Doing it All with Family Medicine

It makes no difference whether Dr. Judy Maynard is speaking of a young resident trying to find his bearings, an elderly patient struggling with poverty and nearing the end of her life, or an established and highly regarded colleague in family medicine, a listener would notice the same level of respect and deference for the individual and his or her circumstances. No doubt, many readers will relate to this Family Physician of the Year’s enthusiasm for the diverse aspects of family medicine. 

Dr. Judy Maynard

When we spoke with Dr. Judy Maynard for this article she was just winding up an on-call weekend covering a roster of 91 patients who are part of the Brameast Family Physicians’ home-based palliative care program. Eighty per cent of those in the program – one of the largest in the province – can be expected to die at home, says Dr. Maynard, and on the weekend, three patients passed away.

“In general, I have a caseload of about 15 to 20 of the 91 that are mine,” says Dr. Maynard, who was preparing for an afternoon of house-calls across the city of Brampton, working with the program’s clinical nurse specialist to visit her “most sick patients in the community.” “It’s something I’m passionate about,” says Dr. Maynard. After 30 years of family practice obstetrics, she shifted her focus to palliative care nearly six years ago. “There are a lot of  new palliative care specialists but we’re basically all family doctors and we’ve been doing it for a long time.”

Dr. Maynard, who was named an OCFP Family Physician of the Year in 2016, joined Brameast in 1990, following locums in other parts of Ontario and in New Zealand. For roughly 15 years, the practice in then small-town Brampton served as a rural elective for University of Toronto medical students.

Then, in 2008, she undertook the role of site director, spearheading the creation of a satellite full-time residency program in Brampton as part of the McMaster University Department of Family Medicine. On this project, she worked with colleague Dr. Frank Martino, former OCFP President and current Chief of Medical Staff at William Osler Health System.  “It’s something I had never planned to do, but both our practices had been teaching with the University of Toronto and both of us wanted the commitment of full-time residents,” says McMaster graduate Dr. Maynard. “We figured we had an incredible, untapped group of teachers in Brampton.”

Four short months and a lot of hard work later, the program was up and running. Today, while Dr. Maynard has given up the Site Director role, the Brampton Family Medicine Teaching Centre through McMaster University continues to annually accept 10 fulltime family medicine residents for their full two years of residency. Her group accepts three of the 20, as well as teaching other medical students who participate specifically in palliative care and family medicine electives.

“We’re doing a lot of teaching – it’s rare for me to go out and do a half-day of house-calls without a learner being there,” she says. “[Home-based palliative care] is a very different experience to what you get in your office – where people book to see you and they’re coming into your office space.”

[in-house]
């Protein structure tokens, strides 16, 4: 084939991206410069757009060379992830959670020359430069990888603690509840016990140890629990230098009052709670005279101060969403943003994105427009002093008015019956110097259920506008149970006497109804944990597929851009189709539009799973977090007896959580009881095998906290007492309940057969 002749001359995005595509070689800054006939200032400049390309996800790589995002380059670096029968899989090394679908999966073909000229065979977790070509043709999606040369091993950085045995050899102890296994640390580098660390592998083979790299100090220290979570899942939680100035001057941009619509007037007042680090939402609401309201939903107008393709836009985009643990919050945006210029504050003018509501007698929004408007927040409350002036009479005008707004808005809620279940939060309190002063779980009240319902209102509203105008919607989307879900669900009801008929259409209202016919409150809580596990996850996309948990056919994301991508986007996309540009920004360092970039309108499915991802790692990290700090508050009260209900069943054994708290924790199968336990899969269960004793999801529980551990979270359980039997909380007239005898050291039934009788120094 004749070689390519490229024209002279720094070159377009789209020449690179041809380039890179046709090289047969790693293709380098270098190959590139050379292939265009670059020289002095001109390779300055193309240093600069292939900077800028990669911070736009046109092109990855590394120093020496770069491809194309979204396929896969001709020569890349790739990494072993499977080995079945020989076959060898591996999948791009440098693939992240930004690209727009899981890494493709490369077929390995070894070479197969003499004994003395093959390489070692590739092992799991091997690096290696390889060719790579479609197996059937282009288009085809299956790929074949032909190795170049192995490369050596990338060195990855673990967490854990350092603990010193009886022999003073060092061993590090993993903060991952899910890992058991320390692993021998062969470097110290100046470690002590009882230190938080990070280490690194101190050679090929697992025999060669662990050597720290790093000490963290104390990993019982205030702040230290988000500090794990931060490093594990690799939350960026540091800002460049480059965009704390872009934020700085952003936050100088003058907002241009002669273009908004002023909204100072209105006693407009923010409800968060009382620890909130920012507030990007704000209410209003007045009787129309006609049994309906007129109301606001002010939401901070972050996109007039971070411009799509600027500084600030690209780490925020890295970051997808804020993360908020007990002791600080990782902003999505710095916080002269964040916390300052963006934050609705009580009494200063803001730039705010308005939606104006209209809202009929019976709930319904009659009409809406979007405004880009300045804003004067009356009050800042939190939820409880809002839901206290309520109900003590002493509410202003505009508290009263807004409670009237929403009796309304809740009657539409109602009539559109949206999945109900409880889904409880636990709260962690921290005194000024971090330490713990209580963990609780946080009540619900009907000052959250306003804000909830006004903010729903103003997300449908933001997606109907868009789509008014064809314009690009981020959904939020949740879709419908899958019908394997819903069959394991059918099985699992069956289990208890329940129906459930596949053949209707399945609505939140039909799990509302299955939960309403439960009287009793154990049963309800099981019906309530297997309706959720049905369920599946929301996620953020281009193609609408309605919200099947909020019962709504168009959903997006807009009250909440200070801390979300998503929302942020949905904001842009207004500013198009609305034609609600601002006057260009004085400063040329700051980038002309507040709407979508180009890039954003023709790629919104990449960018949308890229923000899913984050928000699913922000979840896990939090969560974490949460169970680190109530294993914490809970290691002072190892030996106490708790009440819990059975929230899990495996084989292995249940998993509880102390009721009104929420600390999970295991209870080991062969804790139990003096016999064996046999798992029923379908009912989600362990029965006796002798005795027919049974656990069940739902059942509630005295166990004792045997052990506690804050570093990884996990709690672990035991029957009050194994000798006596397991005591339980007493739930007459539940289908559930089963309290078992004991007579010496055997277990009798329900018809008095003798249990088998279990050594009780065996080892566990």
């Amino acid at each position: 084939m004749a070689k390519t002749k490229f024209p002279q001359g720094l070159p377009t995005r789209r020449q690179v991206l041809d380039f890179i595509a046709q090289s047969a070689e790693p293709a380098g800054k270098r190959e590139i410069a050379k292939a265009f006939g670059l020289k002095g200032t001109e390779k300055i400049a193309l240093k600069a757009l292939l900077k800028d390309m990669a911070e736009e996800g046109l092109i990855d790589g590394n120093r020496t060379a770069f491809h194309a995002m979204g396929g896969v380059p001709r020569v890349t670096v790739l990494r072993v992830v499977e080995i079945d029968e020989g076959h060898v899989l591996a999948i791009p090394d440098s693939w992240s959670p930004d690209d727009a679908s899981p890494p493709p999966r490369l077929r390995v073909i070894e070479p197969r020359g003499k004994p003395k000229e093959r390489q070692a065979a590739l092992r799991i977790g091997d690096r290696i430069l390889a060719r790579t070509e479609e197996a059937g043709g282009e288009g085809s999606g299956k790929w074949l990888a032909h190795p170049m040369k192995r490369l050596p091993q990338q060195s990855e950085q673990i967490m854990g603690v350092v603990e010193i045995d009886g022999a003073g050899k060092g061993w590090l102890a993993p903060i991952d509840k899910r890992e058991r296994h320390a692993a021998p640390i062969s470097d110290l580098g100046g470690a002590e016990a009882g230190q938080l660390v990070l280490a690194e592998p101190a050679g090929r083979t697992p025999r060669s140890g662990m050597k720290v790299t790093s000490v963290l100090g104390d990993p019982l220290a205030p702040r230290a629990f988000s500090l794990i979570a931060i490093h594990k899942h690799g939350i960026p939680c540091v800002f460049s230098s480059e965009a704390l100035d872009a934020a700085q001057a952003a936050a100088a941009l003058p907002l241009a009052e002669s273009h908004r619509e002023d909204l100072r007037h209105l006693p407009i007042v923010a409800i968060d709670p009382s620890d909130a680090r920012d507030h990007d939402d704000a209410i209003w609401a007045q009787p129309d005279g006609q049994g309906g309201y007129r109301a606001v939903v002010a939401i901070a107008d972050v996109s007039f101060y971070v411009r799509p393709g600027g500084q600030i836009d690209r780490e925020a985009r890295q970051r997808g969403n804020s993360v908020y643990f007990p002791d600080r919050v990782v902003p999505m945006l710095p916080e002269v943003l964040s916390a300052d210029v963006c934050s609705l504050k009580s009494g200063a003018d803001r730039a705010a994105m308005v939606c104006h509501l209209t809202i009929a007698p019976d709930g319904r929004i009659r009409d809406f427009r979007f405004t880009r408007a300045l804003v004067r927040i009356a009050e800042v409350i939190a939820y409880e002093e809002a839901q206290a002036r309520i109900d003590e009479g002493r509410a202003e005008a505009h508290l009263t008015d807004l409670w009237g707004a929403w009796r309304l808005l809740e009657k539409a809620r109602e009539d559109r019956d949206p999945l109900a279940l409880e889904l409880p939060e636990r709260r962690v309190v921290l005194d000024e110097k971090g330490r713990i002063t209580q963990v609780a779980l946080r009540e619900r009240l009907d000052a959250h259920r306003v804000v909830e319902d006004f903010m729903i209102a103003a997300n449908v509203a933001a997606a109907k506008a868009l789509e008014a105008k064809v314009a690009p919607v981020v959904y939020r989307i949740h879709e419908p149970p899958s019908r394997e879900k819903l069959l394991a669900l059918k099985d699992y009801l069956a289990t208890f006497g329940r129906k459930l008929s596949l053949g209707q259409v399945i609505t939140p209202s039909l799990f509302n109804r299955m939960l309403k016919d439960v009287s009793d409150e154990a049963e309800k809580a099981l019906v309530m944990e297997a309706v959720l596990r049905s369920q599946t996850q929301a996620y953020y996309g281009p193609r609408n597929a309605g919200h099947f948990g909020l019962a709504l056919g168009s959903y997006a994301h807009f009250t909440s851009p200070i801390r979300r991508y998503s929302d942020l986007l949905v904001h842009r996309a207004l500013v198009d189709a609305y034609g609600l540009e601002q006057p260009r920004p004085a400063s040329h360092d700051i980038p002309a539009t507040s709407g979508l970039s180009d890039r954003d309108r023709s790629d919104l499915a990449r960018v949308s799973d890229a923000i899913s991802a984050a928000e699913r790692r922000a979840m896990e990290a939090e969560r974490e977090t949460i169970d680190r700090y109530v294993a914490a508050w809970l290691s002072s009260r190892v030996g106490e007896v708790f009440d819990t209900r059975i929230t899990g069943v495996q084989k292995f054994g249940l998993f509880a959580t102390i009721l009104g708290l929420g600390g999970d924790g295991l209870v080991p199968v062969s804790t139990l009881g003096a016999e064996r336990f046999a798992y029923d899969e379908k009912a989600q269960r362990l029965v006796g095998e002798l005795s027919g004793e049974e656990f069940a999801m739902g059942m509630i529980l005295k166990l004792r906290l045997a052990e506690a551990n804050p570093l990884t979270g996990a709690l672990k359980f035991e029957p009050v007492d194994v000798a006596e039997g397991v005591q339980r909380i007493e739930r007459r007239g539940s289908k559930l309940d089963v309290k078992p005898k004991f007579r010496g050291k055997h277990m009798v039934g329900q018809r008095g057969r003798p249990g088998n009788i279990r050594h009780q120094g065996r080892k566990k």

While it may be difficult for a physician to absorb all the information that comes with a house-call –individual circumstances, social situations, medical issues and family constraints all come into play – these details are especially important in the context of palliative care. “You can give folks suggestions and advice, but that may not be practical based on their social situation and what’s practical at home.”

She admits that, for residents, home visits can be especially overwhelming, even “mind-blowing”, at first. “But we also watch them very quickly get used to it, and blossom to become more independent,” says Dr. Maynard. “If they’re with us for two to four weeks, we can even get them doing some repeat visits on their own to get some confidence.”

For her part, she views her work in palliative care as somewhat an “extension” of her work in a homeless shelter providing much-needed ad hoc care. “They don’t have time to think about their healthcare, they don’t have time to commit to an appointment or even make an appointment.” This means doing whatever is needed when it’s needed, rather than scheduling tests and follow ups, says Dr. Maynard. “They were some of my most interesting patients and many of them ultimately joined my practice.”  

As in the residency program, Dr. Maynard’s enthusiasm for learners highlights a role she has relished since the start of her career in family medicine. “I’ve always loved teaching. Even in New Zealand, I was teaching medical students but I myself had barely graduated, so I didn’t feel that I had much to teach them,” she recalls with a laugh.

Teaching, obstetrics, palliative care and medical care for people in other difficult circumstances – Dr. Maynard attributes her achievements as a family physician to one thing. “The nice thing about family medicine is there’s such a breadth to what you can do, but you have to have the right group of people to back you up,” she says. “I’m with an unbelievably inspiring group of smart people and I think that is a huge key to success.”

To the benefit of patients and colleagues, this family physician has taken full advantage of family medicine’s breadth of care from the start. “At the beginning I kept trying to find a specialty – I thought I was going to be a psychiatrist, I thought I was going to be obstetrician, and by the end I realized that I just like it all and the best way to do it all is to go into family medicine.”